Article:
Thinking of the many contributions, made to this Blog I have come to the conclusion that we are a very humble group. We are quite careful, when expressing an opinion not to be too self congratulating. We all admit, directly or indirectly, that we may lack aspects of Christian quality, that we are prone to sinfulness, and that we fall short in many ways. It is almost as if we need to assert our humility before we are able to point out the failure of others.
Now, is this a good thing?
I ask the question because of the psychology of self image. Quite simply human beings live up to, or down to, the image they have of themselves. Let’s suppose I have an image of myself as a generous person. In accepting such an image I find myself living it out. Faced by a practical decision I am inclined to say, at least instinctively: because I am a generous person I will do the generous thing in this decision. That is ‘living up’ to my image. By contrast, supposing I see myself as shy and tongue-tied in company. Then my picture of myself makes me anxious, and I very quickly confirm my image by hesitations and the occasional idiotic remark which others charitably ignore. That’s ‘living down’.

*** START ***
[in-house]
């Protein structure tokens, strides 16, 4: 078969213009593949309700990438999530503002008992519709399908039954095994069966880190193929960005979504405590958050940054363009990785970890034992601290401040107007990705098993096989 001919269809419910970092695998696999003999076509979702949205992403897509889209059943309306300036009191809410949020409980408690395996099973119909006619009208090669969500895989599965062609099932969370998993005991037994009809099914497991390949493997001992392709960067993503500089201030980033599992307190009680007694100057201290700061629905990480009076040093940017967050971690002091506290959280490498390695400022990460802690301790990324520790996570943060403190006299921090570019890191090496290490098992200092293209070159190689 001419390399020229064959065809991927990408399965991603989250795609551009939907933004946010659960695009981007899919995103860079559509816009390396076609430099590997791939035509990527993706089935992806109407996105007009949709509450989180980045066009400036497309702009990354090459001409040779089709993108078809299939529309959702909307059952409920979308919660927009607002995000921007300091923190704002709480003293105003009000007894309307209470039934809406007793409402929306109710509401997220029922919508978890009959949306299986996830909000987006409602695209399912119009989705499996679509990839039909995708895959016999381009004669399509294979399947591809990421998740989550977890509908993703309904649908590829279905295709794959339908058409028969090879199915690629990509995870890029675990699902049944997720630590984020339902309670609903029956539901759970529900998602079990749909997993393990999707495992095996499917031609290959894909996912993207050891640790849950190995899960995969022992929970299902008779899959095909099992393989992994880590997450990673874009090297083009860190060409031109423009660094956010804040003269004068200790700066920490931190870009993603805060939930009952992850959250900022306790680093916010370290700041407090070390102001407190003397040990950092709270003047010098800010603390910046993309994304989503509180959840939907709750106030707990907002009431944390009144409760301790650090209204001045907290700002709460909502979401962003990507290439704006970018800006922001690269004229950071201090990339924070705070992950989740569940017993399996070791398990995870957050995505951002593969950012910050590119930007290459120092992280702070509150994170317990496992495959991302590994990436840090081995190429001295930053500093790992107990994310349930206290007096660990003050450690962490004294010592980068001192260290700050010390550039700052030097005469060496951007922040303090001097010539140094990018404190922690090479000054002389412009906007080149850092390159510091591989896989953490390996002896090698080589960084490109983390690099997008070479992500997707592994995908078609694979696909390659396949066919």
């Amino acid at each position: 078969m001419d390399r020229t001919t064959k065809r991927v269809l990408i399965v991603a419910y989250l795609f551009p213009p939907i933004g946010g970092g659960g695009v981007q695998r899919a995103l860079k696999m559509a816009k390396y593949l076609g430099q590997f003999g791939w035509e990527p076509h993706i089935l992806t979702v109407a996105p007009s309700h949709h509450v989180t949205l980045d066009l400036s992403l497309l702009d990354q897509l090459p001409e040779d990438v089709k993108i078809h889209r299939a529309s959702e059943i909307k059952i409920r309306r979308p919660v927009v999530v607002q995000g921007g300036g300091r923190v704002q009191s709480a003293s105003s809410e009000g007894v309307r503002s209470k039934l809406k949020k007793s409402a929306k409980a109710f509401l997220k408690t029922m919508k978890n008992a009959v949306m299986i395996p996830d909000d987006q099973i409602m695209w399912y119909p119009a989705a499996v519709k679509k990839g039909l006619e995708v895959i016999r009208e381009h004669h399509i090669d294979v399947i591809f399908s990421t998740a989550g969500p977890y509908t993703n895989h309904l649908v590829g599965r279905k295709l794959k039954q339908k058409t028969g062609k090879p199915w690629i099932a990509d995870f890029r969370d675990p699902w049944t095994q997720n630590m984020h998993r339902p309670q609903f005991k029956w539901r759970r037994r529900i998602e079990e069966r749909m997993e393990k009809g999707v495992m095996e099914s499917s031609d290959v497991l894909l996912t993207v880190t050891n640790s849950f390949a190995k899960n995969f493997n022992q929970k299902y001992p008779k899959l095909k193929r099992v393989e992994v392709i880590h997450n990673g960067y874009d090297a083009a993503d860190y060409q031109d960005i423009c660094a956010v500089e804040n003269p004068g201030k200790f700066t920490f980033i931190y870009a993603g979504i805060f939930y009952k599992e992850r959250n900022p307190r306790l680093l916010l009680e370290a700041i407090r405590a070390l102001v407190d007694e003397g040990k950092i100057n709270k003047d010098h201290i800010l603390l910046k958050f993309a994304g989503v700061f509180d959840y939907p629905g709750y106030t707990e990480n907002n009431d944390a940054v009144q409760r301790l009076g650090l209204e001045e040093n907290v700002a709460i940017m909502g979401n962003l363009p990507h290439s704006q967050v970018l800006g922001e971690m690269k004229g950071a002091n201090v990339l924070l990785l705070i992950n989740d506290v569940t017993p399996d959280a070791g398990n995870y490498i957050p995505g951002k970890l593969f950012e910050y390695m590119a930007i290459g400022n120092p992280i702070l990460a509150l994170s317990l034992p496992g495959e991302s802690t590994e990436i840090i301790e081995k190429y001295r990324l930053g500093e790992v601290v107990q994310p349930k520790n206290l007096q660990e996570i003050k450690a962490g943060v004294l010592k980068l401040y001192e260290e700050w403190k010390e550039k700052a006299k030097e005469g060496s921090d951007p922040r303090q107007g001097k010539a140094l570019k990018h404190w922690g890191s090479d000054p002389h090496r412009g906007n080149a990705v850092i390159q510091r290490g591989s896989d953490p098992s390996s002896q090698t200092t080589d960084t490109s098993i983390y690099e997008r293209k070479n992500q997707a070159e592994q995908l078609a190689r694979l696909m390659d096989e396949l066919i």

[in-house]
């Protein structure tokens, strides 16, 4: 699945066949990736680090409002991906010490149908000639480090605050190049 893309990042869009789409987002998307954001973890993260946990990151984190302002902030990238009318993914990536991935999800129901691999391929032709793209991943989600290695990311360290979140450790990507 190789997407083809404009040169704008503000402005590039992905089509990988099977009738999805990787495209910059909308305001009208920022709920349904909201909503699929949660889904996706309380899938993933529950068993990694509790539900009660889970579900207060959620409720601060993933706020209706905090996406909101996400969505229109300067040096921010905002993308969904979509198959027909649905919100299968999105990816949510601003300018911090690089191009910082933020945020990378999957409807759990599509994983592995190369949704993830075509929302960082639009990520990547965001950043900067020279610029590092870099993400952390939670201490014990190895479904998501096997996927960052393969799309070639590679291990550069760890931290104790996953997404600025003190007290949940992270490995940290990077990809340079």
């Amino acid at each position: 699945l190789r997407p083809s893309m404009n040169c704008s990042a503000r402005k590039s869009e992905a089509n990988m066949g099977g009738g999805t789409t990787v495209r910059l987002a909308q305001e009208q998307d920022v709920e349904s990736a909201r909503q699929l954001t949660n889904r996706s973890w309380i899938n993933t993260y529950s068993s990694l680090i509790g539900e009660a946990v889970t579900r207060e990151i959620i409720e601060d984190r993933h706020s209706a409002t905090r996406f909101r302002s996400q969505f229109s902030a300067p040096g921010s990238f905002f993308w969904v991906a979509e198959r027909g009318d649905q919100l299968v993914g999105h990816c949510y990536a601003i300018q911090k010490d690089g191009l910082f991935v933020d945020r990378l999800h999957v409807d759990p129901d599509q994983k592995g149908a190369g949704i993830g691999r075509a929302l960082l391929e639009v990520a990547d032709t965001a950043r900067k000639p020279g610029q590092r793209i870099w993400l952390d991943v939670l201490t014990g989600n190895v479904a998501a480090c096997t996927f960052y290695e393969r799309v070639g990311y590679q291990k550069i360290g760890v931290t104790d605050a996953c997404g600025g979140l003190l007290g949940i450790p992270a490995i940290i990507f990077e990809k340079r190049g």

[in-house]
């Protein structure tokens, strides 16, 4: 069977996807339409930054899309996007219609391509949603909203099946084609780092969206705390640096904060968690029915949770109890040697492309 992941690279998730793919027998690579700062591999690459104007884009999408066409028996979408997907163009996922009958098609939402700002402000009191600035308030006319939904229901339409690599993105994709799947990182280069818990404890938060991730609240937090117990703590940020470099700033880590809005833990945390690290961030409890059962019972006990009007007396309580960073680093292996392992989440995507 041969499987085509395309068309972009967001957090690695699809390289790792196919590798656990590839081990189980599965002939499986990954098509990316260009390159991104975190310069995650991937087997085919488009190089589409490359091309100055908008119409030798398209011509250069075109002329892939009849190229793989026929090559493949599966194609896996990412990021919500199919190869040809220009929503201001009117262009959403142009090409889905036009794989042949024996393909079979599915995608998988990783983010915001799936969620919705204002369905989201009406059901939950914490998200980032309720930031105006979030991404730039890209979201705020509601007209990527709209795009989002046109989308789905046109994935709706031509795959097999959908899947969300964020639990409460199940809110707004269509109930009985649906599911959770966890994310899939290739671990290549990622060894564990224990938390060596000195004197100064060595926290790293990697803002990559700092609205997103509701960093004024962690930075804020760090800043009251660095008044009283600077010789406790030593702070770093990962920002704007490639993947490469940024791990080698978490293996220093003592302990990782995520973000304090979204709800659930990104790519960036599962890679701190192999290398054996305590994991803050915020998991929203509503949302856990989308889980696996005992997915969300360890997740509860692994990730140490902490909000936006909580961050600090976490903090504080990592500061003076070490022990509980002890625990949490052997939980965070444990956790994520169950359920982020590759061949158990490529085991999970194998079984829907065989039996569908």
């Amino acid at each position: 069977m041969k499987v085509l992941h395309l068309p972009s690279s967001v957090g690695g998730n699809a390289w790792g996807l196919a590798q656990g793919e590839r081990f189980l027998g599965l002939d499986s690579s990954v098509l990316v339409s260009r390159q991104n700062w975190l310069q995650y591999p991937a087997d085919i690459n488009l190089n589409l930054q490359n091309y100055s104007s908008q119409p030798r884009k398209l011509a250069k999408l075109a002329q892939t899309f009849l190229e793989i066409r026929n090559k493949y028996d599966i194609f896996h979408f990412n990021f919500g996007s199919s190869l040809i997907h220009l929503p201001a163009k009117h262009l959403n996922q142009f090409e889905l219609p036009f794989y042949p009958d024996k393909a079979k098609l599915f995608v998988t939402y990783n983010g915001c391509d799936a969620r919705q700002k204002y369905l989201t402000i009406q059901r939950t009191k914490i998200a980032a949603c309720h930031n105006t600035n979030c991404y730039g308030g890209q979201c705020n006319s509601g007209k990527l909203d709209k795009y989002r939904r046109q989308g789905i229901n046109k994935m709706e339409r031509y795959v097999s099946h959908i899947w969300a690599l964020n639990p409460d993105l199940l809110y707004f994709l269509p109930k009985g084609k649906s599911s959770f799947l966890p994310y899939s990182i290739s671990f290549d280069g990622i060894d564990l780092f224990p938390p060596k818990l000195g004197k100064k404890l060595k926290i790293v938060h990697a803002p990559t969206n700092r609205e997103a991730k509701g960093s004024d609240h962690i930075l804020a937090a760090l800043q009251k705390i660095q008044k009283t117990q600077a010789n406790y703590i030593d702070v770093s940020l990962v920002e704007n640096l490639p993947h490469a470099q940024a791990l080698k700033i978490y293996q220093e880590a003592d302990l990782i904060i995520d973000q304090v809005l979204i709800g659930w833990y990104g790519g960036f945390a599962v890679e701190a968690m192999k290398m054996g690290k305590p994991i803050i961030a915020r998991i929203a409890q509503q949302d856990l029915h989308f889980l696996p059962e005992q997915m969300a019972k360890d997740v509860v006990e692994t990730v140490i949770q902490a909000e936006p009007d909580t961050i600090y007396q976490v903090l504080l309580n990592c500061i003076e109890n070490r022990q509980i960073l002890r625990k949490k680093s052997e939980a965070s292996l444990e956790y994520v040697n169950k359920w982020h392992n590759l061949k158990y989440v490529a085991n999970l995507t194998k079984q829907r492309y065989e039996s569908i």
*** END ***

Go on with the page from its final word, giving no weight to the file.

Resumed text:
When I was in the commercial world I had much to do with salespeople. Their measurement, and indeed their income, were directly related to concrete success. But the difference in performance did not appear to be the outcome of good education or the gift of the gab; but it was related to their self image. Thus a person who saw himself as someone who would make ten sales a month would organise their activities on that basis, with a confidence that they would succeed. The ‘two sales a month’ salesperson would settle for that since it was their expectation. And, as the months went by, their respective self images would be regularly confirmed, and harder to change.
But does this apply to the Christian virtues? If I see myself as a sinful person does that enable me to repent and improve? Or do I just have a low expectation of myself and remain content with that? Would all our examinations of conscience be better for thinking about what we get right and building on that – rather than focussing remorselessly on our faults and seeing ourselves as unsatisfactory people?